Friday, August 01, 2014

Is Common Core on the ropes?

Opponents of rigid and controversial Common Core education standards just may be winning the battle. That pending victory is something Reason has pointed out in the past, as we've urged that libertarians should cheer for such an outcome, and work instead for expanded flexibility in education, and more consideration for the diversity of the kids on the receiving end of educrat ambitions.

It's impassioned moms who are defeating Common Core, suggests Stephanie Simon at Politico, overwhelming "sedate videos" and "talking points."

Honestly, though, Common Core supporters have also resorted to less cerebral tactics, such as condescension and political smears.

Simon's article is tilted more than a little toward the idea that Common Core has the facts on its side, while opponents are driven by emotion.

    "Teachers who like the Common Core say it’s revolutionized their classrooms, prodding students to read texts more closely and think more analytically. But it’s hard to convey that in a tweet. Really good sixth-grade essay questions rarely go viral. A nonsensical math problem might, whether or not it truly has anything to do with the Common Core."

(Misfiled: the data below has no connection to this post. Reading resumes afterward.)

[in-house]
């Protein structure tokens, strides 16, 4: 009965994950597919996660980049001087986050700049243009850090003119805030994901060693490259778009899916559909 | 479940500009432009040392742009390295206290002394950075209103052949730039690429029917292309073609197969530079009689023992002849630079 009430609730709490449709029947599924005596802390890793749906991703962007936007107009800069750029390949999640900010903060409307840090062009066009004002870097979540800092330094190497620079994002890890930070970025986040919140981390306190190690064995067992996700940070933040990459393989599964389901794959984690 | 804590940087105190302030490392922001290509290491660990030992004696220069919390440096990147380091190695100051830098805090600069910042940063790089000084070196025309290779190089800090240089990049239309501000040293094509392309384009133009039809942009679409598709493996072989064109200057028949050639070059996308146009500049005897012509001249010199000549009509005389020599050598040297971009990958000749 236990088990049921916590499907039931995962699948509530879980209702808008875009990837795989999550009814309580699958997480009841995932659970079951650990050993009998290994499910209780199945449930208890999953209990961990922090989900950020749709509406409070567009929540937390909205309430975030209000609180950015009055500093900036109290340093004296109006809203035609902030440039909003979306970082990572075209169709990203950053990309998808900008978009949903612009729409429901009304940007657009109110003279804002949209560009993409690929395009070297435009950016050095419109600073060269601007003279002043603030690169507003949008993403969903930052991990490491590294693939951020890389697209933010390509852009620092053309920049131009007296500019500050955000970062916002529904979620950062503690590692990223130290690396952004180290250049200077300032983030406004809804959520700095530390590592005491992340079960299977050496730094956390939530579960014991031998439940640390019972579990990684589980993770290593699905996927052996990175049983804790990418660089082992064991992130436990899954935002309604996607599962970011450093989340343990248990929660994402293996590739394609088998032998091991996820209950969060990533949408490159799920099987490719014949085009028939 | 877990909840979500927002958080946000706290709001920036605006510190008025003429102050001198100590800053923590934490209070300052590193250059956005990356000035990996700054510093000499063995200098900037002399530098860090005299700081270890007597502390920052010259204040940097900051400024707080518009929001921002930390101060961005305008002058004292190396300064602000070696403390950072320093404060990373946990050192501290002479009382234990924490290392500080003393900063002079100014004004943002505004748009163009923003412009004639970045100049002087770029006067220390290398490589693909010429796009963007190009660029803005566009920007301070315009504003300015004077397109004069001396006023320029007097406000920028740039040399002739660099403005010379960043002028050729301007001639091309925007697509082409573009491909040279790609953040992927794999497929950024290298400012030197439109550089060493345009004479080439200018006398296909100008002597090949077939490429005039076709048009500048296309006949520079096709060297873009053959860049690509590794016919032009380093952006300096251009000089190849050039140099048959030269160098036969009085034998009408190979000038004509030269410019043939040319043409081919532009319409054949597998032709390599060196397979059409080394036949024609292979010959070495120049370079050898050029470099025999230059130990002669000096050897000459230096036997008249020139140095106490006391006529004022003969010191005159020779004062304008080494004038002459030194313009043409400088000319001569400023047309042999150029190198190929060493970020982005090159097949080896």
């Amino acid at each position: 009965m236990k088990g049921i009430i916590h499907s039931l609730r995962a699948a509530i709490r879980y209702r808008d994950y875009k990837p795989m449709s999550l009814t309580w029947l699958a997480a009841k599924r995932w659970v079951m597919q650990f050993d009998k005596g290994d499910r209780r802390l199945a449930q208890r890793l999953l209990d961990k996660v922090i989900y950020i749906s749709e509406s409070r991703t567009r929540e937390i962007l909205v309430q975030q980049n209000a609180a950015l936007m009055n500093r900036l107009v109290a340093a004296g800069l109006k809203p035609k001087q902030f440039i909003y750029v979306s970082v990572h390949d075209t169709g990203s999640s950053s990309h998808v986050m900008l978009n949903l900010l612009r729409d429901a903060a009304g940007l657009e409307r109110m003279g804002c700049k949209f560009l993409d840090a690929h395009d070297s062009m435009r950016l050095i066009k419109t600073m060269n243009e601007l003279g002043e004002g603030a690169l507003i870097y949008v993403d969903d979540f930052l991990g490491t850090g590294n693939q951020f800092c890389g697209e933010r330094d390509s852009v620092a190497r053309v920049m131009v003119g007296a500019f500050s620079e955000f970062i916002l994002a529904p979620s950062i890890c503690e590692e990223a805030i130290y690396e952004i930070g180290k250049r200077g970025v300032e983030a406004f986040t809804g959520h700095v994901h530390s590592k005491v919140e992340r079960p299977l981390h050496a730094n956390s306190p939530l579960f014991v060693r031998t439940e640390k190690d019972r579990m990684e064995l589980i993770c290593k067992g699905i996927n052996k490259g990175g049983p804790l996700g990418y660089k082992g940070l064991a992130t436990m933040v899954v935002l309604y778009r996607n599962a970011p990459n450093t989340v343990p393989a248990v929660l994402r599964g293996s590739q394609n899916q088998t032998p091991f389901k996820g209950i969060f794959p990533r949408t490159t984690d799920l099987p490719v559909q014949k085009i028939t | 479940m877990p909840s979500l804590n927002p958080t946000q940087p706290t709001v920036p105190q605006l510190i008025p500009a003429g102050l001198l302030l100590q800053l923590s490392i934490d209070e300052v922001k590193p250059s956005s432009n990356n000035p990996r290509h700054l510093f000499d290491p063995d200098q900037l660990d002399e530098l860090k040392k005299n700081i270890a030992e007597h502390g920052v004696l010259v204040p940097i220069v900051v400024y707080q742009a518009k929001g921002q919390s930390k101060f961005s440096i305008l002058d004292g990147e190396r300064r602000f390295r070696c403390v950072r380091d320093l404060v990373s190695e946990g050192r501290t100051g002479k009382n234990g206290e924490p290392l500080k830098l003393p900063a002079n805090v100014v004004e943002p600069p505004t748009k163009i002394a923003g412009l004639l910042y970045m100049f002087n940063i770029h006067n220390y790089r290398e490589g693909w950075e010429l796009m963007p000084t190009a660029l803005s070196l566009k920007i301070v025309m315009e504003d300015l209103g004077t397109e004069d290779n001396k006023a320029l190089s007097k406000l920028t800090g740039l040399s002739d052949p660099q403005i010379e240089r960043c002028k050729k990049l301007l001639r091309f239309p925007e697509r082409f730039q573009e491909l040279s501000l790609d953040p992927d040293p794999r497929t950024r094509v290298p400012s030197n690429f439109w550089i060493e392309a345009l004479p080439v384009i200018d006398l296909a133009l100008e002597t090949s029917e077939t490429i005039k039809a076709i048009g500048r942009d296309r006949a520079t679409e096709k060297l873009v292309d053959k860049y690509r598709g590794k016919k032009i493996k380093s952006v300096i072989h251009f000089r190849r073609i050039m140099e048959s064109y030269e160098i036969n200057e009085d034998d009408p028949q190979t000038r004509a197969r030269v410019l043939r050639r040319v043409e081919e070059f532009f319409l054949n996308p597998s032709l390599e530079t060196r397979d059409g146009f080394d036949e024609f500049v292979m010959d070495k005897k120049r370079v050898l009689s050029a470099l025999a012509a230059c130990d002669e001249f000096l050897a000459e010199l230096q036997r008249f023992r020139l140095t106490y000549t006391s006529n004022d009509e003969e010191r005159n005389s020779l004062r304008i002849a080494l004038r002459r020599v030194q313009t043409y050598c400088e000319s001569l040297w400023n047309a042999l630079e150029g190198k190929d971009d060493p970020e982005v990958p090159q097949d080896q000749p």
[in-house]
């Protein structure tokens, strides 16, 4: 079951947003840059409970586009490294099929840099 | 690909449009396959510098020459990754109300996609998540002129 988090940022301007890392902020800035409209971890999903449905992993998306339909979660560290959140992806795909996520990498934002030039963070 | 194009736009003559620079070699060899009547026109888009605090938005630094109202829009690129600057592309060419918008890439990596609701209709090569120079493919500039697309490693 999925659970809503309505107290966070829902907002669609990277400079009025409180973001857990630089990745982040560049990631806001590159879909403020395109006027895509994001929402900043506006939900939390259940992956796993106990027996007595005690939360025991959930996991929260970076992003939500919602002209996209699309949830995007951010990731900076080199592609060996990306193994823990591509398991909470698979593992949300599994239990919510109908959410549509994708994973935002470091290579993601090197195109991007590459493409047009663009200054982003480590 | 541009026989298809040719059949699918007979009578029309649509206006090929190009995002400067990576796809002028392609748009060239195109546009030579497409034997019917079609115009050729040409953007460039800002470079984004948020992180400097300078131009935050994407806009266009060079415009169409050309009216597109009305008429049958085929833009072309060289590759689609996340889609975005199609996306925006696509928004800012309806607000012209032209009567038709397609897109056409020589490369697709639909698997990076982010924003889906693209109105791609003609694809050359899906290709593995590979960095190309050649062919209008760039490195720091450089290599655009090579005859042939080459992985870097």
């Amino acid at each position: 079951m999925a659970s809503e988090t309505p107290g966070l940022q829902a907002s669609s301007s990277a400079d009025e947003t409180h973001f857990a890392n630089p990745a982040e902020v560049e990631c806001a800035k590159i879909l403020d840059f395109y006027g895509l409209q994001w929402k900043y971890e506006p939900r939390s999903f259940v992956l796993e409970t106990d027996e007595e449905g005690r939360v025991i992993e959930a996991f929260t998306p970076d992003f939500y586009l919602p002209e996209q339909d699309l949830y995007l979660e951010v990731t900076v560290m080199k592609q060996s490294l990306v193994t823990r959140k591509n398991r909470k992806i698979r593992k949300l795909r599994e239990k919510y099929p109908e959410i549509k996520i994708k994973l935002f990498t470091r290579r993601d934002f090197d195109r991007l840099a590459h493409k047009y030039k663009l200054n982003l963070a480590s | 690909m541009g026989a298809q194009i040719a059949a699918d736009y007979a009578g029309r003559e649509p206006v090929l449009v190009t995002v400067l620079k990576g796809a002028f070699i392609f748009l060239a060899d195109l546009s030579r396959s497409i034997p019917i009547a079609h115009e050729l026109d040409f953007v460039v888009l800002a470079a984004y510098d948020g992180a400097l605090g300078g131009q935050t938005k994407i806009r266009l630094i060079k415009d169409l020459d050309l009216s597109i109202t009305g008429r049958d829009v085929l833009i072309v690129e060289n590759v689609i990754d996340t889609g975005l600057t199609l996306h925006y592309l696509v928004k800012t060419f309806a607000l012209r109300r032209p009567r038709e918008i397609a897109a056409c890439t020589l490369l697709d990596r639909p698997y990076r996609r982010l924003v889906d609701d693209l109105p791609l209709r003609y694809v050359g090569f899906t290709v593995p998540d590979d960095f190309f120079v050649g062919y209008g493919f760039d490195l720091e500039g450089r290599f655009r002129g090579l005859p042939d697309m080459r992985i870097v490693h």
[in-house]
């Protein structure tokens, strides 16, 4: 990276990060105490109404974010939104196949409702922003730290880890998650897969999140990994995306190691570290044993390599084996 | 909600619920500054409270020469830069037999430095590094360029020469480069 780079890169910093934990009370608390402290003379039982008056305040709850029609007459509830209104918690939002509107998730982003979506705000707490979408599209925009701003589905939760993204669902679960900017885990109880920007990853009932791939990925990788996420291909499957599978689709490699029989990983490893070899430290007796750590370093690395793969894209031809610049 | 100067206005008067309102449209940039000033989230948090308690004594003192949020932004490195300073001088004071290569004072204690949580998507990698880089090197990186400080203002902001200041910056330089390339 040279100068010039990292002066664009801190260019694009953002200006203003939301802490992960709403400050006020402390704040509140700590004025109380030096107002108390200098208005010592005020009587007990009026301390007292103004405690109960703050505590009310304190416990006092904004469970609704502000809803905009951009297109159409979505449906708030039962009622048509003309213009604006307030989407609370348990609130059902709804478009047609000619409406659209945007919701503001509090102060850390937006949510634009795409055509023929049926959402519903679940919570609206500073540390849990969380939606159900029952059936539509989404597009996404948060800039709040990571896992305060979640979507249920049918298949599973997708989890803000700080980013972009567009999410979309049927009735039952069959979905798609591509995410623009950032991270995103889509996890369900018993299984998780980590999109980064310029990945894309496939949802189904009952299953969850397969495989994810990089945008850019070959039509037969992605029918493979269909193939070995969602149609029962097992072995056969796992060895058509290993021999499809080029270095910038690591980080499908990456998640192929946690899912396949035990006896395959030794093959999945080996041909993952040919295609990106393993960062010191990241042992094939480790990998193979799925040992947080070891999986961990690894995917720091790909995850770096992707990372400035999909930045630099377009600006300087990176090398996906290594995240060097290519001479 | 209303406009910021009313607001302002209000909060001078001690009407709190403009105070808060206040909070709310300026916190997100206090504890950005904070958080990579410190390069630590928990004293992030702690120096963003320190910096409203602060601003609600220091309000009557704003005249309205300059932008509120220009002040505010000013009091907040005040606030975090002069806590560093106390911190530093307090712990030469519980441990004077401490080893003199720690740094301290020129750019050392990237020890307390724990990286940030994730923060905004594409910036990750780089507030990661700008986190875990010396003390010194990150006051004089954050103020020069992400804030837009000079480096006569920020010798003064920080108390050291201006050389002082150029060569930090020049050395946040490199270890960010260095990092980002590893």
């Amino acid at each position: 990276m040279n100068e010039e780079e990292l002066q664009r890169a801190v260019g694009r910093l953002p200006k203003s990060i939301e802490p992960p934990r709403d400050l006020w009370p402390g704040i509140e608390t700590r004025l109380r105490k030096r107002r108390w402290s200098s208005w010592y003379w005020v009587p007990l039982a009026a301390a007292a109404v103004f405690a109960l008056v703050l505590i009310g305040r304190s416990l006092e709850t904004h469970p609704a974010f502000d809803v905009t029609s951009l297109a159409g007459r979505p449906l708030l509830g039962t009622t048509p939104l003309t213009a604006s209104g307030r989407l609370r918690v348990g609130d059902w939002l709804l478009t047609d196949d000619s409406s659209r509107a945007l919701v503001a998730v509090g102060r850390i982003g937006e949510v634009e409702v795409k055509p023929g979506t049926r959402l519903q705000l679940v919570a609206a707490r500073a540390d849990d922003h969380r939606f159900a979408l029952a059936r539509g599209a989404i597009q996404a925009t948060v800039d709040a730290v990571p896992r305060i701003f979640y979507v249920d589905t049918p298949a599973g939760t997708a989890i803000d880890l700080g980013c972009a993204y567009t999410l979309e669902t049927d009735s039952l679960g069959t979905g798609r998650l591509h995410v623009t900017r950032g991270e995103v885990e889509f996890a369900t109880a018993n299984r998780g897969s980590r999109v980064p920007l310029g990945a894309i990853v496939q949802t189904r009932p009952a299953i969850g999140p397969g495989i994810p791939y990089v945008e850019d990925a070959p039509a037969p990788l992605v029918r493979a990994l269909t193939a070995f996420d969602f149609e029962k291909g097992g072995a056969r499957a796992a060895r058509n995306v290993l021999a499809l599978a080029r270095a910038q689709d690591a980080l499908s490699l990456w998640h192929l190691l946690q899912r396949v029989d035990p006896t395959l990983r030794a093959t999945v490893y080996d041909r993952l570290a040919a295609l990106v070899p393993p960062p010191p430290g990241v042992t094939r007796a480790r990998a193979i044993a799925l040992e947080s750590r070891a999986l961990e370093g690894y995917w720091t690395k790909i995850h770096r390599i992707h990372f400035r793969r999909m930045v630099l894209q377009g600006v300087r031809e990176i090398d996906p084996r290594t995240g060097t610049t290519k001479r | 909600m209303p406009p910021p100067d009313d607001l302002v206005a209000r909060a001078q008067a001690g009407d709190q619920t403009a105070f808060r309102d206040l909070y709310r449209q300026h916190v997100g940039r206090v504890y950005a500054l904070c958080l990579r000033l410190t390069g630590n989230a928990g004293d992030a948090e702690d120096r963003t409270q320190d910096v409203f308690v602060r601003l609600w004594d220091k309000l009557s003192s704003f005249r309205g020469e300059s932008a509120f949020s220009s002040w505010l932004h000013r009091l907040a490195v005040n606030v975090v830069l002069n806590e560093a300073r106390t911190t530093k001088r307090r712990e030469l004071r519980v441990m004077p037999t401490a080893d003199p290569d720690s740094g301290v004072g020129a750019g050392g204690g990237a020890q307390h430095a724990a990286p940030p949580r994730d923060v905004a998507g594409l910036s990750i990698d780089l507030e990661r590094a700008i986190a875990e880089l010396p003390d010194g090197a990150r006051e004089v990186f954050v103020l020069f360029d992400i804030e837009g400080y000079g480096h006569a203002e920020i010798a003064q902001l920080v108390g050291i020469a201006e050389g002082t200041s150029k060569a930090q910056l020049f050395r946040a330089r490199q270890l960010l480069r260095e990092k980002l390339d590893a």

In fact, though, while some of the arguments against the standards—as with anything coming from a grassroots movement—can be a little wild-eyed, opponents raise serious concerns about the way the standards were developed and their one-size-fits-all nature.

In the Washington Post, teacher Edward Miller and Nancy Carlsson-Paige, an academic specializing in early childhood education, questioned the appropriateness of the standards for younger students. "It appears that early childhood teachers and child development experts were excluded from the K-3 standards-writing process."

The Cato Institute's Jason Bedrick focuses on the standards' rigidity, warning that "Common Core-aligned tests (particularly college entrance exams) will essentially dictate content: what concepts are taught when and perhaps even how."